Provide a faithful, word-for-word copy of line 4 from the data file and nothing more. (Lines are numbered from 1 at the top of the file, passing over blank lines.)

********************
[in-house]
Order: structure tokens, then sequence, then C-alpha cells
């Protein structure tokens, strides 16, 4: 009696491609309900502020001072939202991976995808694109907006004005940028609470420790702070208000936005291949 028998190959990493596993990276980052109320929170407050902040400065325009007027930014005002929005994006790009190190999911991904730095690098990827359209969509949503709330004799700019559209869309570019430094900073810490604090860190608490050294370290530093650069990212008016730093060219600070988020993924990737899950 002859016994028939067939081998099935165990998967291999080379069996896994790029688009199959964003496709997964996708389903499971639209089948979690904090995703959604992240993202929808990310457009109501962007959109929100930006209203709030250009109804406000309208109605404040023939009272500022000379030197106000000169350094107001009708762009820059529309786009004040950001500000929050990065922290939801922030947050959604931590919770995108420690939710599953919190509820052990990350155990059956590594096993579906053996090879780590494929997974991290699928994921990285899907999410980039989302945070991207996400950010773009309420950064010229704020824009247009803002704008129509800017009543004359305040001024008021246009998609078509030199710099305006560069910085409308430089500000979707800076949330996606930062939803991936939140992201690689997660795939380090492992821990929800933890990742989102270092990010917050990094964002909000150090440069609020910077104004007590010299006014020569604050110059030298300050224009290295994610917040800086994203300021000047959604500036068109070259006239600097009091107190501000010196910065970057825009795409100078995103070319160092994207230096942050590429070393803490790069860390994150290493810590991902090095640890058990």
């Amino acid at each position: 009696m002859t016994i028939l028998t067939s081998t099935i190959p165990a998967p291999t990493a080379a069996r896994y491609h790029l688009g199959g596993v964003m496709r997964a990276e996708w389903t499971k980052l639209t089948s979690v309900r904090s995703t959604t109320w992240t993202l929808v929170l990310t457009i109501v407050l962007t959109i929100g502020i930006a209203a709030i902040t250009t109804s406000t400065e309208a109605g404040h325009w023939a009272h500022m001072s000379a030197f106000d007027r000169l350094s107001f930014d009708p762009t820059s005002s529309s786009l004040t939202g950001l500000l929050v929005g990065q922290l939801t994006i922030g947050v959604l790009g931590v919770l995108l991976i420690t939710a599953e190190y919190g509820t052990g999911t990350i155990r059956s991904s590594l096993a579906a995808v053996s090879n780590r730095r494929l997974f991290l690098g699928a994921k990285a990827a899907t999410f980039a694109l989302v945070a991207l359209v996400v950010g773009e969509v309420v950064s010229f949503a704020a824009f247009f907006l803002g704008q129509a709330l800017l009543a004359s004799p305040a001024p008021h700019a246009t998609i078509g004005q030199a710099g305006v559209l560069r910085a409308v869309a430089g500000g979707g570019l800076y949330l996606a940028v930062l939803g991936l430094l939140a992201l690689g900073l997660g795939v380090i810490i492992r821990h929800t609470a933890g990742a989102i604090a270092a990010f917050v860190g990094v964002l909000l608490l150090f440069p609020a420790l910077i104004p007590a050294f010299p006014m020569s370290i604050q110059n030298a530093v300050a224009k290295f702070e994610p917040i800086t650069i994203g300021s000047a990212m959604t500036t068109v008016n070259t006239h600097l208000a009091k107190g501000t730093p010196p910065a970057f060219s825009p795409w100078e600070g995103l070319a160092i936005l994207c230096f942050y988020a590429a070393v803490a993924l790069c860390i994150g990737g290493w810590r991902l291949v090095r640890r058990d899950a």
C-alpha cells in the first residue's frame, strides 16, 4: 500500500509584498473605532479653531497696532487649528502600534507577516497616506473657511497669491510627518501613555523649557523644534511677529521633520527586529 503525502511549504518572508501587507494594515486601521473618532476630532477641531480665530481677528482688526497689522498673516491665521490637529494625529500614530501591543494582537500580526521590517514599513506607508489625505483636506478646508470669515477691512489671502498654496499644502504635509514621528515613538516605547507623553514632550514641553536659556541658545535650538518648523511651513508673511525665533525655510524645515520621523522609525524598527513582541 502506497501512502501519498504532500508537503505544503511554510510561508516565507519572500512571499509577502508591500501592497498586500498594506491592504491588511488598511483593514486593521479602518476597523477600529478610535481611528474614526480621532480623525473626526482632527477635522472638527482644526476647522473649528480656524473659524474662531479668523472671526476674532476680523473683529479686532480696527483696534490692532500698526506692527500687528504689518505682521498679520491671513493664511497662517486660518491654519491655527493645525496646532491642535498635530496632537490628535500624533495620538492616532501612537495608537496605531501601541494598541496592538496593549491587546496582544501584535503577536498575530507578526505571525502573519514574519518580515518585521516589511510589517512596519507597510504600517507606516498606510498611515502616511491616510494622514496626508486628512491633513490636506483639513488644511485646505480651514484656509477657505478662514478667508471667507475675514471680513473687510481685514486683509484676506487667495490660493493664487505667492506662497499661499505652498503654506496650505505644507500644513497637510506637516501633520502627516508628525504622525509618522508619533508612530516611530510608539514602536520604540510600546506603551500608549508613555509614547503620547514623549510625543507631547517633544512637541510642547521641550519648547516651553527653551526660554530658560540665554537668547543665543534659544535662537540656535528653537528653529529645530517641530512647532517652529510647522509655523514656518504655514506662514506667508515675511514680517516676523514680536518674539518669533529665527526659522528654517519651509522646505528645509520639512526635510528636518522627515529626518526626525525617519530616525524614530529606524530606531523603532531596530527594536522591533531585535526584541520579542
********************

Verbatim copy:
């Amino acid at each position: 009696m002859t016994i028939l028998t067939s081998t099935i190959p165990a998967p291999t990493a080379a069996r896994y491609h790029l688009g199959g596993v964003m496709r997964a990276e996708w389903t499971k980052l639209t089948s979690v309900r904090s995703t959604t109320w992240t993202l929808v929170l990310t457009i109501v407050l962007t959109i929100g502020i930006a209203a709030i902040t250009t109804s406000t400065e309208a109605g404040h325009w023939a009272h500022m001072s000379a030197f106000d007027r000169l350094s107001f930014d009708p762009t820059s005002s529309s786009l004040t939202g950001l500000l929050v929005g990065q922290l939801t994006i922030g947050v959604l790009g931590v919770l995108l991976i420690t939710a599953e190190y919190g509820t052990g999911t990350i155990r059956s991904s590594l096993a579906a995808v053996s090879n780590r730095r494929l997974f991290l690098g699928a994921k990285a990827a899907t999410f980039a694109l989302v945070a991207l359209v996400v950010g773009e969509v309420v950064s010229f949503a704020a824009f247009f907006l803002g704008q129509a709330l800017l009543a004359s004799p305040a001024p008021h700019a246009t998609i078509g004005q030199a710099g305006v559209l560069r910085a409308v869309a430089g500000g979707g570019l800076y949330l996606a940028v930062l939803g991936l430094l939140a992201l690689g900073l997660g795939v380090i810490i492992r821990h929800t609470a933890g990742a989102i604090a270092a990010f917050v860190g990094v964002l909000l608490l150090f440069p609020a420790l910077i104004p007590a050294f010299p006014m020569s370290i604050q110059n030298a530093v300050a224009k290295f702070e994610p917040i800086t650069i994203g300021s000047a990212m959604t500036t068109v008016n070259t006239h600097l208000a009091k107190g501000t730093p010196p910065a970057f060219s825009p795409w100078e600070g995103l070319a160092i936005l994207c230096f942050y988020a590429a070393v803490a993924l790069c860390i994150g990737g290493w810590r991902l291949v090095r640890r058990d899950a």